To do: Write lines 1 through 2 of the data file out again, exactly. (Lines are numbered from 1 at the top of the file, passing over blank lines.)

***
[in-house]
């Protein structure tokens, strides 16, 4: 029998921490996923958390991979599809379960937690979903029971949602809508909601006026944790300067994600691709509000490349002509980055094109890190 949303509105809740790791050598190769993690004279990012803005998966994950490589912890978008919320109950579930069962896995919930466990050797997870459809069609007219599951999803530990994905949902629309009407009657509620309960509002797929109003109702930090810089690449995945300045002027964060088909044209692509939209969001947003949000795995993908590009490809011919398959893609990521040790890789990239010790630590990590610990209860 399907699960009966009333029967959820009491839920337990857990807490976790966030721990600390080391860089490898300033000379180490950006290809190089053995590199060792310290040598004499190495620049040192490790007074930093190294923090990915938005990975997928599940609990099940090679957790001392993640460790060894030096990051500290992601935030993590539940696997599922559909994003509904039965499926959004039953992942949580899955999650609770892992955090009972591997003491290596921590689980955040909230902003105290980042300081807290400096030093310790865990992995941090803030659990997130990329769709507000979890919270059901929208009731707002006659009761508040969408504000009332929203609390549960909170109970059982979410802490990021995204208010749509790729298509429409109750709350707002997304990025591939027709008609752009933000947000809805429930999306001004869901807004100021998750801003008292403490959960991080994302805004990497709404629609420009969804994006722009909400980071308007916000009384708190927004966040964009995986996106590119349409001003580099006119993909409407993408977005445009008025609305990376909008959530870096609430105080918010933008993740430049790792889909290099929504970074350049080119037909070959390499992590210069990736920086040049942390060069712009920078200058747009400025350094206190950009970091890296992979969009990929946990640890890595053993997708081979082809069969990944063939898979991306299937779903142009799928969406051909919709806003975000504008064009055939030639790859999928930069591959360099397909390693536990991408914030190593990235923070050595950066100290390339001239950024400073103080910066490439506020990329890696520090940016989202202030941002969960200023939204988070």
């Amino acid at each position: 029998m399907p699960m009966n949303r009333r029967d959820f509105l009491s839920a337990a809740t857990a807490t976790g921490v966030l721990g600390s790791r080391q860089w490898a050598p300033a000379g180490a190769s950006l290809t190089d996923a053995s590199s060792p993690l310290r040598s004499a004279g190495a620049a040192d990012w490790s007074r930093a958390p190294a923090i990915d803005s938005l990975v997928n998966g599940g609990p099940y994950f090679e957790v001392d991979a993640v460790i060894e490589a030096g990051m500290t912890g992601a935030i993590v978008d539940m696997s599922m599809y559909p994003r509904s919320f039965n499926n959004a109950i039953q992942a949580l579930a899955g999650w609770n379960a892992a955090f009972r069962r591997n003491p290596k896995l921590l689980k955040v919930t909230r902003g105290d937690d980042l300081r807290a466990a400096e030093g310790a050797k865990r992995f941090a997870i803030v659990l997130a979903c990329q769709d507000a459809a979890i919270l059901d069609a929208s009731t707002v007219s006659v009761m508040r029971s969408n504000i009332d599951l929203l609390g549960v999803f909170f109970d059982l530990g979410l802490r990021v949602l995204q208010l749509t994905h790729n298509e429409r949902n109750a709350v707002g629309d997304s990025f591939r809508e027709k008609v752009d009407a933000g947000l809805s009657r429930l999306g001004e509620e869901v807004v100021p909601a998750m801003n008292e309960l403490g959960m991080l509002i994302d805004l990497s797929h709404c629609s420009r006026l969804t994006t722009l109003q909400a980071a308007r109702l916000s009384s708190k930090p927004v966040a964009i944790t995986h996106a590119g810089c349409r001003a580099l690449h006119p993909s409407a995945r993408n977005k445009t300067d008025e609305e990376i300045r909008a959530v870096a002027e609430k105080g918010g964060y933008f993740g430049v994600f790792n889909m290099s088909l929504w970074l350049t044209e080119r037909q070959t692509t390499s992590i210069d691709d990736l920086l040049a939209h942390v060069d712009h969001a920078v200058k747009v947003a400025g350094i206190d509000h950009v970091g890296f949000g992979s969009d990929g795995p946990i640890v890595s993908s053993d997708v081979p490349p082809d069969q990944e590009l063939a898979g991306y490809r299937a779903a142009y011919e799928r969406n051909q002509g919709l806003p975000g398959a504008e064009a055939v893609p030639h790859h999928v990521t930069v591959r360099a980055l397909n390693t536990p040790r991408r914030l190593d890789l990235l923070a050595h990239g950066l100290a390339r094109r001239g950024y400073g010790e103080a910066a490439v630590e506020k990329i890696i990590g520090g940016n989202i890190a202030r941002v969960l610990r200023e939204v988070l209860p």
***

[in-house]
């Protein structure tokens, strides 16, 4: 029998921490996923958390991979599809379960937690979903029971949602809508909601006026944790300067994600691709509000490349002509980055094109890190 949303509105809740790791050598190769993690004279990012803005998966994950490589912890978008919320109950579930069962896995919930466990050797997870459809069609007219599951999803530990994905949902629309009407009657509620309960509002797929109003109702930090810089690449995945300045002027964060088909044209692509939209969001947003949000795995993908590009490809011919398959893609990521040790890789990239010790630590990590610990209860 399907699960009966009333029967959820009491839920337990857990807490976790966030721990600390080391860089490898300033000379180490950006290809190089053995590199060792310290040598004499190495620049040192490790007074930093190294923090990915938005990975997928599940609990099940090679957790001392993640460790060894030096990051500290992601935030993590539940696997599922559909994003509904039965499926959004039953992942949580899955999650609770892992955090009972591997003491290596921590689980955040909230902003105290980042300081807290400096030093310790865990992995941090803030659990997130990329769709507000979890919270059901929208009731707002006659009761508040969408504000009332929203609390549960909170109970059982979410802490990021995204208010749509790729298509429409109750709350707002997304990025591939027709008609752009933000947000809805429930999306001004869901807004100021998750801003008292403490959960991080994302805004990497709404629609420009969804994006722009909400980071308007916000009384708190927004966040964009995986996106590119349409001003580099006119993909409407993408977005445009008025609305990376909008959530870096609430105080918010933008993740430049790792889909290099929504970074350049080119037909070959390499992590210069990736920086040049942390060069712009920078200058747009400025350094206190950009970091890296992979969009990929946990640890890595053993997708081979082809069969990944063939898979991306299937779903142009799928969406051909919709806003975000504008064009055939030639790859999928930069591959360099397909390693536990991408914030190593990235923070050595950066100290390339001239950024400073103080910066490439506020990329890696520090940016989202202030941002969960200023939204988070």